California and Tahoe region shows tourism growth potential
March 5, 2016
SAN FRANCISCO — Tourism industry insiders from across California met in the Bay Area last month to discuss tourism trends and growth potential for the state as part of Visit California's 2016 Outlook Forum.
Among the points of emphasis, the conference focused on growing international tourism, digital marketing strategies and California's overall tourism growth.
"California is the No. 1 travel destination in the United States," Visit California president and CEO Caroline Beteta said in a press release. "We witnessed another record-setting year in 2015, and Outlook Forum ensures we remain top-of-mind as a premier travel destination."
According to the nonprofit marketing organization's 2014 numbers, spending by travelers totaled $117.5 billion, generating over 1 million jobs and $9.3 billion in state and local tax revenue.
As for future growth, South Tahoe-based tourism consultant Carl Ribaudo of SMG Consulting said, "There's definitely a focus on international (visitors)."
It's an area Lake Tahoe Visitors Authority (LTVA) executive director Carol Chaplin said the Tahoe Basin could afford to capitalize on, since the majority of current visitation is more regional or drive-market based.
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"To know that they (Visit California) are helping to bring people to California that are destination travelers, that's something that we (LTVA) have a hard time doing with a smaller budget," Chaplin said. "I'm really excited about the prospect of the destination visitor that could be from many different countries. That's the person that's spending more and staying more nights."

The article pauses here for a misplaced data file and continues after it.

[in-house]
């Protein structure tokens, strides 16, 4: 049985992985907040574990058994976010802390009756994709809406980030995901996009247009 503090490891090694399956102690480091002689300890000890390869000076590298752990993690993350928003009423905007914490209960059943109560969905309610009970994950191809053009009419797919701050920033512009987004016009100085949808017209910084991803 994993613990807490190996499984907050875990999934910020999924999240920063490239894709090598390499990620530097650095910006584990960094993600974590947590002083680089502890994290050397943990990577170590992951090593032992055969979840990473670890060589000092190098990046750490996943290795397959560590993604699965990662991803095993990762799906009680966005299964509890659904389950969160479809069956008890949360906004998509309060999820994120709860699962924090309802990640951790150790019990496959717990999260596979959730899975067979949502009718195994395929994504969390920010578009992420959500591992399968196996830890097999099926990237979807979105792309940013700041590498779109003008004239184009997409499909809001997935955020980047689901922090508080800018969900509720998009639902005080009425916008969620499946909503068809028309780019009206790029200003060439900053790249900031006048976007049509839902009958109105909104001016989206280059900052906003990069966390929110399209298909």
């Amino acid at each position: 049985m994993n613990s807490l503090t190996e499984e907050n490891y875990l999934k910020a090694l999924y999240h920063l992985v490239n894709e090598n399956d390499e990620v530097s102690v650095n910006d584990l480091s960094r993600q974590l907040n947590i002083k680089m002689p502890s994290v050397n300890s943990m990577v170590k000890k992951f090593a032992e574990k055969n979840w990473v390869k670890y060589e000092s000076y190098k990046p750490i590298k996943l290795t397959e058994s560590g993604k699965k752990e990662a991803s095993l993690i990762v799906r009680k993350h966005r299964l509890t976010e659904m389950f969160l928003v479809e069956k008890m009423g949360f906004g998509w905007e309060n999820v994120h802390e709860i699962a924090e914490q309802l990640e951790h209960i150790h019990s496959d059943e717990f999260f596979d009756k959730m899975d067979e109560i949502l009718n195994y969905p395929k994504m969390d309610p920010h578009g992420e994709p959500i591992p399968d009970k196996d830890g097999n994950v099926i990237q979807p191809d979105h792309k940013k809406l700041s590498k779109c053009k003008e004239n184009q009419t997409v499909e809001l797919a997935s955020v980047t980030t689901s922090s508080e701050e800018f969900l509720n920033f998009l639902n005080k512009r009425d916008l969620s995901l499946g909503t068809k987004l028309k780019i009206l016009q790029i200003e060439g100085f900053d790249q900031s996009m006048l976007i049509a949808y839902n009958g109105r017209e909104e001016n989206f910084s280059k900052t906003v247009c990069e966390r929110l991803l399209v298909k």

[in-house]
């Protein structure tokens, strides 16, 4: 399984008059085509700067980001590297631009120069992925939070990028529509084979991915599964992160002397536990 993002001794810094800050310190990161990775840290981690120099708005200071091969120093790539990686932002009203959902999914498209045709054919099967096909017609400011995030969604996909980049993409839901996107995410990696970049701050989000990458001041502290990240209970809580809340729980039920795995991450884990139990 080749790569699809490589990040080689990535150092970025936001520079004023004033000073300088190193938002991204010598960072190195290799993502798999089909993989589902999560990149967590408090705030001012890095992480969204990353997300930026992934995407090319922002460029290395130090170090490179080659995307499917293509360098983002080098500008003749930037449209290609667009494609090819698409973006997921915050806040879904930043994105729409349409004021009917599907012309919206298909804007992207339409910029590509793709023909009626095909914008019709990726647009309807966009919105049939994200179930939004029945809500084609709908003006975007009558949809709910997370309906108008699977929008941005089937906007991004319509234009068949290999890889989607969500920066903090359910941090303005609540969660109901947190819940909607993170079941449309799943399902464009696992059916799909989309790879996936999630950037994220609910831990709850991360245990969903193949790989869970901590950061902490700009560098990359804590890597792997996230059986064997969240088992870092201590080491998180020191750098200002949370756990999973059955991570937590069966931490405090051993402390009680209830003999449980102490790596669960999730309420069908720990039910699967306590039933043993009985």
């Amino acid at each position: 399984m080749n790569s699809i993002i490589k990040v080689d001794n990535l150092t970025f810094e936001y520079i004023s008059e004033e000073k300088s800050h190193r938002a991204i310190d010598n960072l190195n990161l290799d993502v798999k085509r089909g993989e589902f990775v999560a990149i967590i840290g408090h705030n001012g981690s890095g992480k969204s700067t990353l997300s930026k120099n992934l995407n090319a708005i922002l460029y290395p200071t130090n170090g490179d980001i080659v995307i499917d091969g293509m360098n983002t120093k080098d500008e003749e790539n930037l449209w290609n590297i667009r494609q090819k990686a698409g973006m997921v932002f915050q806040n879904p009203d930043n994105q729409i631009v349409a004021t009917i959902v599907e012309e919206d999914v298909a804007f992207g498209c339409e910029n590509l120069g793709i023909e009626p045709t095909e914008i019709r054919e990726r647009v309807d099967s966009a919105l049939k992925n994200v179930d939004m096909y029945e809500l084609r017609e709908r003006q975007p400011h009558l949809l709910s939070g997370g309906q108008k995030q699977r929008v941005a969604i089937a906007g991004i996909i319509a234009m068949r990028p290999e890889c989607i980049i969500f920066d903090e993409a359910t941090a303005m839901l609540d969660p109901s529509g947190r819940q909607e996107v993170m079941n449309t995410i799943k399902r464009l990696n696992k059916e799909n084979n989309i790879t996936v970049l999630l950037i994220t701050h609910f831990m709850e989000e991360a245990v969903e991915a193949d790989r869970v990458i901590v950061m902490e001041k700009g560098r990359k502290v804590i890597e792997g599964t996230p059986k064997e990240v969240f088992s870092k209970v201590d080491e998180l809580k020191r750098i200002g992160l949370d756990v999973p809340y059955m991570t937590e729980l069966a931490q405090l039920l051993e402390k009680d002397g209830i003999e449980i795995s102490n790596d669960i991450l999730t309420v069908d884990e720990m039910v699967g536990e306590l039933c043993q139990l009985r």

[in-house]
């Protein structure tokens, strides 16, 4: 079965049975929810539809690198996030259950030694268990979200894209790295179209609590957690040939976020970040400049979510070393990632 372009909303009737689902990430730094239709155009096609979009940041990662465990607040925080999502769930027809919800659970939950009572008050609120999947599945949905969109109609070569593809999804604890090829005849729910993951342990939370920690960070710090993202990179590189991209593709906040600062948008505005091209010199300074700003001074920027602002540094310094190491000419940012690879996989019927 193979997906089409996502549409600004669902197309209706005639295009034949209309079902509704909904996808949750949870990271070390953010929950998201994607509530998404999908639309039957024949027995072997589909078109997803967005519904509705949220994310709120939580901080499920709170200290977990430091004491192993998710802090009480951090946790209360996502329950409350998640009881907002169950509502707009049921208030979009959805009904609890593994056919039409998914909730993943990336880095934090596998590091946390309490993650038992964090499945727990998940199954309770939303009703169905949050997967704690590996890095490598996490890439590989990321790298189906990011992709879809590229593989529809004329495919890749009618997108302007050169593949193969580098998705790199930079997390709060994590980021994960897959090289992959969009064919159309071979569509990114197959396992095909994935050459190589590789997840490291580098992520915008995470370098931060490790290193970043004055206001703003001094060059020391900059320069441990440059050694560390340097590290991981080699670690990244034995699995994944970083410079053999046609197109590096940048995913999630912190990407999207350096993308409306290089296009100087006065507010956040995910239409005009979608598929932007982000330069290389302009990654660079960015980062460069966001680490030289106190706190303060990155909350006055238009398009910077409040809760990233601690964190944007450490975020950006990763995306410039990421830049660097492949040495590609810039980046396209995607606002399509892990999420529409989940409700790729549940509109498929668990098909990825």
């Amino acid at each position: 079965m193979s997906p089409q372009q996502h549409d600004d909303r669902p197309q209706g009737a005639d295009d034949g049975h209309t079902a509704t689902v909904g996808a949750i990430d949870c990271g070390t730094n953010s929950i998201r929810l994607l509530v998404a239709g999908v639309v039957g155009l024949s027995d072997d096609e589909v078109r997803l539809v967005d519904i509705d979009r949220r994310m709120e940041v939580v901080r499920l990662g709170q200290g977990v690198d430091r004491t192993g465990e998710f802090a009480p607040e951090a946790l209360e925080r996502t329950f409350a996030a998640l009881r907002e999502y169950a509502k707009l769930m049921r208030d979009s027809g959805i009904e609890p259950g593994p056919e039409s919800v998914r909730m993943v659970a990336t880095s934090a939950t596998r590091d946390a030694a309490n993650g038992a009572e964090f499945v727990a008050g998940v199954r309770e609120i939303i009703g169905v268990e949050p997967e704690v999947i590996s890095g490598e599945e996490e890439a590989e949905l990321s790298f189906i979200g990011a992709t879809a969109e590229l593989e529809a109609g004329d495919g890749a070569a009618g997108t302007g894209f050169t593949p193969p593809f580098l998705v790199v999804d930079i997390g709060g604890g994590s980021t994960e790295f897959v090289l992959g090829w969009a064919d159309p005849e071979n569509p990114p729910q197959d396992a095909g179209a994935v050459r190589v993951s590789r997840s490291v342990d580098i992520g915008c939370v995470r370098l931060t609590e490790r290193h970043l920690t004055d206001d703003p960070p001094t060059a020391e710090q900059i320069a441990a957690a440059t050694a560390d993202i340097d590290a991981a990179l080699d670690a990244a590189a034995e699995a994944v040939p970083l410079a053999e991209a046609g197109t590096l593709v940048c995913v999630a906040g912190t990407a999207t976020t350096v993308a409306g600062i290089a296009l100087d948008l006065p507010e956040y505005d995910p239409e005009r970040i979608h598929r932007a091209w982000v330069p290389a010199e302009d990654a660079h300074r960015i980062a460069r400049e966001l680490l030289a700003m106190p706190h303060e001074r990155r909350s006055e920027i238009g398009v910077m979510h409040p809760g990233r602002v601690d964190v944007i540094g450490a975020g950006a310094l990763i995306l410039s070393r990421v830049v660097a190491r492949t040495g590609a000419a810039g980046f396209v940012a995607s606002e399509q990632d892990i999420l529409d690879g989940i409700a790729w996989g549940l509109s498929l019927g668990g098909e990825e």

While weekend visitation is strong in the region, both Ribaudo and Chaplin indicated that the Tahoe Basin has significant room to grow for midweek visits.
"Having more business on Tuesday and Wednesday nights would be awesome," Chaplin said.
Part of Visit California's branding emphasis is also based on promoting lifestyle, Ribaudo noted.
"They're really trying to promote the culture of California," he explained. "That's something we can capture on the South Shore. Culture is the new brand."
While he said South Lake Tahoe has made significant progress in terms of cultural offerings, Ribaudo also believes it has a long way to go when compared to some other mountain destinations.
"I think we've done a good job. We've seen tremendous improvement and I think we need to continue," he said, adding however, "I don't think we're on the same level as other destinations."
Ribaudo suggested a bigger emphasis on the arts would be a step in the right direction.
"I'd like to see the formation of an arts and cultural coalition," he said, explaining a need for more events, activities and art. "We don't have that organizing element that a lot of destinations have."
He also pointed toward the proposed Highway 50 revitalization project as a significant step toward improving the area, and credited Heavenly Village as a step toward a more focused cultural center.